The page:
This map is by a French cartographer, named Jacques Bellin. Bellin was a great recorder of the oceans and the landmasses and the islands around the world. His pathbreaking work is still highly regarded. Bellin was a Frenchman, and one of the subjects, the subject that he took on here, was the continent, or huge island, of Australia. Well, this was in an early day in the middle of the 18th Century. And even as of that date it was not clear whether Australia was separate and apart from the mainland or whether it was connected. In this particular case, the assumption was that it was connected. And one of the reasons that I love this map is that, like so many others in the collection, it shows a best effort at getting the facts straight, but falling short for lack of better information.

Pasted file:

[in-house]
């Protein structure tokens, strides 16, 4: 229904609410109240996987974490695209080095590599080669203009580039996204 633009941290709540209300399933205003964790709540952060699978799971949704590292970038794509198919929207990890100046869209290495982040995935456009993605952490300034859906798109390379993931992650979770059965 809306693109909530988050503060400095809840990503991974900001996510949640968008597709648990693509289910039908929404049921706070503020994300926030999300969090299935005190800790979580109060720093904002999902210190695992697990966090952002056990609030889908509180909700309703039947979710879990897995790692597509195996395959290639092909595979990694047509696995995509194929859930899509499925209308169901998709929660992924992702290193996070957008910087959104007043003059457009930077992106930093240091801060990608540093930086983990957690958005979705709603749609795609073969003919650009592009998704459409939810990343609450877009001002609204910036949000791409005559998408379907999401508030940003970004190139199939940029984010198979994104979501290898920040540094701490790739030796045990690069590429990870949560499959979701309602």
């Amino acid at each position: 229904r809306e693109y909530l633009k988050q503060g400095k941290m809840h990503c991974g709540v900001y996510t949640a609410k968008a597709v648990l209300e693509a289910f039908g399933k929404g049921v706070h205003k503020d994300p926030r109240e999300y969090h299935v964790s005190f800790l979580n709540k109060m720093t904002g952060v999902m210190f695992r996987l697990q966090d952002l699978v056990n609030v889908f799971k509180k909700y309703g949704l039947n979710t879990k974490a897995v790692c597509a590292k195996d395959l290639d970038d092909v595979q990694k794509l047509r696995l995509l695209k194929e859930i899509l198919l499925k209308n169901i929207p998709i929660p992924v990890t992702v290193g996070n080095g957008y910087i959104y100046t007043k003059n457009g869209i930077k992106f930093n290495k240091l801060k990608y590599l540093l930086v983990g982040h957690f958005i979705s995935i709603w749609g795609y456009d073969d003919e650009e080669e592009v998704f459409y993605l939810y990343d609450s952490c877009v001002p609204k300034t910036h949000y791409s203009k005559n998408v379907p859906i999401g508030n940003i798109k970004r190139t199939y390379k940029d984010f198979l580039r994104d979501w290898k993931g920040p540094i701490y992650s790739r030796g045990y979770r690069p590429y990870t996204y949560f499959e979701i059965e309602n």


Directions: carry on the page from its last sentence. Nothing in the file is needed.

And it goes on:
This is a map by Johannes Janssonius of the Antarctic – “Polus Antarcticus.” This map was published in the first half of the 17th Century. And, again, it reflects how little was actually known about that southernmost part of the planet. Mapmakers had been guessing for years about what might be down there; and there were only glancing blows struck by the earliest explorers. So, what you see on the map are a few hazy lines. One doesn’t know how they connect up. One doesn’t even know if they’re real, but there was a stab at it and that’s what this wonderful map shows. I particularly like the bird in the lower right-hand corner – an artist’s guess, anyway, at what might actually be located there.